"When you're down, it's a long way up. When you're up, it's a long way down. It's all the same thing. No new tale to tell." - Love and Rockets
REO Speedwagon - Ridin' The Storm Out (studio version) (1973) I played this song over and over in my High School cool-kids band Second Age, having never heard this studio version, sung by notKevin Cronin. Not nearly as exciting.
Rufus - Read All About It (1971) On this show, I play songs by Rufus AND The American Breed, whose big hit was "Bend Me, Shape Me". They had three top-40 songs in total. Al Ciner, Kevin Murphy, and Lee Graziano went on to form Rufus. Chaka Kahn (Yvette Marie Stevens) joined in 1972, age 18, and the rest is history. I love Chaka Kahn almost as much as I love Gladys Knight. All music we heard in the '80s and '90s came (usually) from people who had lived through great hardship, for long years, and no promised road to success.
Bay City Rollers - Jenny (1972) Not a bad group, even though they were produced by that unctuous Jonathan King (who gave the world Genesis (good) and the "Ooohgachaca" version of "Hooked on a Feeling" (bad)), they were struggling with their sound, but I don't think it would be fair to label them a 'boy band' at this point. That would come in a couple of years.
Bay City Rollers - Hey C.B. (1973)
Wings - Beware My Love (demo) (1976) Led Zeppelin's John Bonham on drums. The studio version featured the somewhat less swingy Joe English, who went on to play with the band Bob Weir of the Grateful Dead formed, Kingfish, but not WITH Bob Weir. Kingfish signed to Jet Records for their 1978 album Trident. Since they were on Jet, it makes sense that they opened for ELO on their Out Of The Blue tour (with the spaceship and pre-recorded backing) which I attended. September 1978. I asked a guy who studies all things GD but even HE doesn't know for sure who the drummer for that tour was.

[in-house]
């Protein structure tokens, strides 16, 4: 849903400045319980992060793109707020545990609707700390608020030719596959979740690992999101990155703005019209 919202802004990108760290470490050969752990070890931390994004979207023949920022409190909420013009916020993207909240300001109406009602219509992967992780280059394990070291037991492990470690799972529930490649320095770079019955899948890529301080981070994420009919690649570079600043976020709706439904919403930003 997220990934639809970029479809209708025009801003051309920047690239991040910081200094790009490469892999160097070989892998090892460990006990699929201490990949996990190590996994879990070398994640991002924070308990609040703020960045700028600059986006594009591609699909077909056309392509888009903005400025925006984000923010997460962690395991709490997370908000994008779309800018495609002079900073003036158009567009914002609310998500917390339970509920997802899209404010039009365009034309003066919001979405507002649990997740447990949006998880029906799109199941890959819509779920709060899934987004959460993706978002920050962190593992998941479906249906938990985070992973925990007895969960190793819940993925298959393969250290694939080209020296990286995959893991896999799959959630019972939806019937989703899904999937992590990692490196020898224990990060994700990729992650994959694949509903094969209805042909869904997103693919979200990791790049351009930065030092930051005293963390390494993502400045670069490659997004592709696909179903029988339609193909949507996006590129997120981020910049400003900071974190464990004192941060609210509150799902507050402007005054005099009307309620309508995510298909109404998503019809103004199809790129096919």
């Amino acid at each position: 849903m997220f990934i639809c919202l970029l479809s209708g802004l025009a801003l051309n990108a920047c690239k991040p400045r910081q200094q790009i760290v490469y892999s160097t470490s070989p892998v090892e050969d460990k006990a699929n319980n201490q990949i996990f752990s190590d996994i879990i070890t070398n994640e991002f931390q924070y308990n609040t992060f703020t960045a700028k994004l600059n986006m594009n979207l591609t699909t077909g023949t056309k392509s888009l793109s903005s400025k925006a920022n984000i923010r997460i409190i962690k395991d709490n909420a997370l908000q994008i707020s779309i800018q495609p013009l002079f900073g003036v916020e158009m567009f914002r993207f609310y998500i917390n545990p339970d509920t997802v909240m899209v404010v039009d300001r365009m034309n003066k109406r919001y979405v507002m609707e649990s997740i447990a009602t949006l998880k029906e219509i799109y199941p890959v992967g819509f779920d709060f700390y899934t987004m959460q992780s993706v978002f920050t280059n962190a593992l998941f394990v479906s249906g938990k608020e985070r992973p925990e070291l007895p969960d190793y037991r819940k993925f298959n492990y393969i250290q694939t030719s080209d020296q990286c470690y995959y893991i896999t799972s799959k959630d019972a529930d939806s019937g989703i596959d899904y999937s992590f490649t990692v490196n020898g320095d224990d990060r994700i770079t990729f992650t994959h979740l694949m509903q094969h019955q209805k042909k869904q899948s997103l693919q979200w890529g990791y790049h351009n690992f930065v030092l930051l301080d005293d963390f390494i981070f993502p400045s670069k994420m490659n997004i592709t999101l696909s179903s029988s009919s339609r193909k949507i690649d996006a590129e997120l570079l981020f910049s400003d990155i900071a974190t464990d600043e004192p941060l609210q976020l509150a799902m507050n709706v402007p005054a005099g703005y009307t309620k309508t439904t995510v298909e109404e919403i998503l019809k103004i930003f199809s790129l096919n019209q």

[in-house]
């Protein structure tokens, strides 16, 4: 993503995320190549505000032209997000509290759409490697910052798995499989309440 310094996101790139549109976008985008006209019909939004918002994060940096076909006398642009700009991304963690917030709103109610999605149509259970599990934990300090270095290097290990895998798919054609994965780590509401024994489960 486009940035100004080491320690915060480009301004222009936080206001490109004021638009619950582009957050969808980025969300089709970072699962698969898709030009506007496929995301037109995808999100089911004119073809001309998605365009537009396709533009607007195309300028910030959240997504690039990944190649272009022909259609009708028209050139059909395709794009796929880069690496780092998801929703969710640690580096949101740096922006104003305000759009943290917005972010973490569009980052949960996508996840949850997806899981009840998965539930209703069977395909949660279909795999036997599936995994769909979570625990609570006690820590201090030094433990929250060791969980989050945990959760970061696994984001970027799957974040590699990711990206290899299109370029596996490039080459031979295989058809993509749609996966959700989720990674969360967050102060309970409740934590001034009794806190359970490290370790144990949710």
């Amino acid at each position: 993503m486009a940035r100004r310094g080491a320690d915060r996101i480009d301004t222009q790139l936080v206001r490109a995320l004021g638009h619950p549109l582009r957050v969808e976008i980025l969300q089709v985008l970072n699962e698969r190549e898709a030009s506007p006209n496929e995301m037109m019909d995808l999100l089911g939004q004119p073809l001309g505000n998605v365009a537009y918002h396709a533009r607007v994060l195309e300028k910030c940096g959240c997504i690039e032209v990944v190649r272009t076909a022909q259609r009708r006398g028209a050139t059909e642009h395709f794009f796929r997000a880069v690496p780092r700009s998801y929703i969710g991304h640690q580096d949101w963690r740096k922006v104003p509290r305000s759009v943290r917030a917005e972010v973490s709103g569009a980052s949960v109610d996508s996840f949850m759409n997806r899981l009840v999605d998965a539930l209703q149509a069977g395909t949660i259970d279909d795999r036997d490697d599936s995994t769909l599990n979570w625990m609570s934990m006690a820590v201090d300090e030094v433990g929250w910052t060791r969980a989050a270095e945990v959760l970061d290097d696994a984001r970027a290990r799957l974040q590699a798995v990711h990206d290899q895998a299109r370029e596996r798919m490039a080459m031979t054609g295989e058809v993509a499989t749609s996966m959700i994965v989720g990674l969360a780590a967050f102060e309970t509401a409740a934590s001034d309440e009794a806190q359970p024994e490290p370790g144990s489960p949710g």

The Crucibles - Beware Of Low-Flying Birds (1966) 5-pc band from Madison, Wisconsin, later "known" as Kiriae Crucible. Can you imagine getting to record your own song in a real recording studio, and when the things arrive, the title is changed because of a shortage of space/ink on the label? TRUE STORY!
Paul McCartney - Dress Me Up As a Robber (demo sections) (1982)
Wings - Going To New Orleans (My Carnival) (demo) (1975)
Bay City Rollers – Saturday Night (original version) (1973) Their big breakthrough hit in the US was recorded previously with their first lead singer Nobby Clark, who left the band to pursue a solo career. The band re-recorded a slightly less Scottish version with their new singer Les McKeown, and, of course, hit it huge. Poor Nobby recorded a couple of singles and did some theater, but ended up ruing his decision for the rest of his drug-addled life. How awful. Can you imagine?
Would you rather be an ex-lead singer whose band blew up right after you left, or would you rather be in that band during their heyday and watch it slowly slip back into the morass of trivia land?
Paul McCartney - Stop, You Don’t Know Where She Came From (demo) (1980)
Bay City Rollers - Manana (1972)
The American Breed - When I’m With You (1970)
Paul McCartney - It's Not On (Pipes of Peace Bonus Track) (1983)
Paul McCartney - Mr. H Atom/You Know I'll Get You Baby (McCartney II Bonus Track) (1980)
Bay City Rollers - We Can Make Music (1972)
Rufus - Fire One Fire Two Fire Three (1971) The origins of Rufus go back to 1962 Cicero, Illinois, when they formed Gary & The Knight Lites.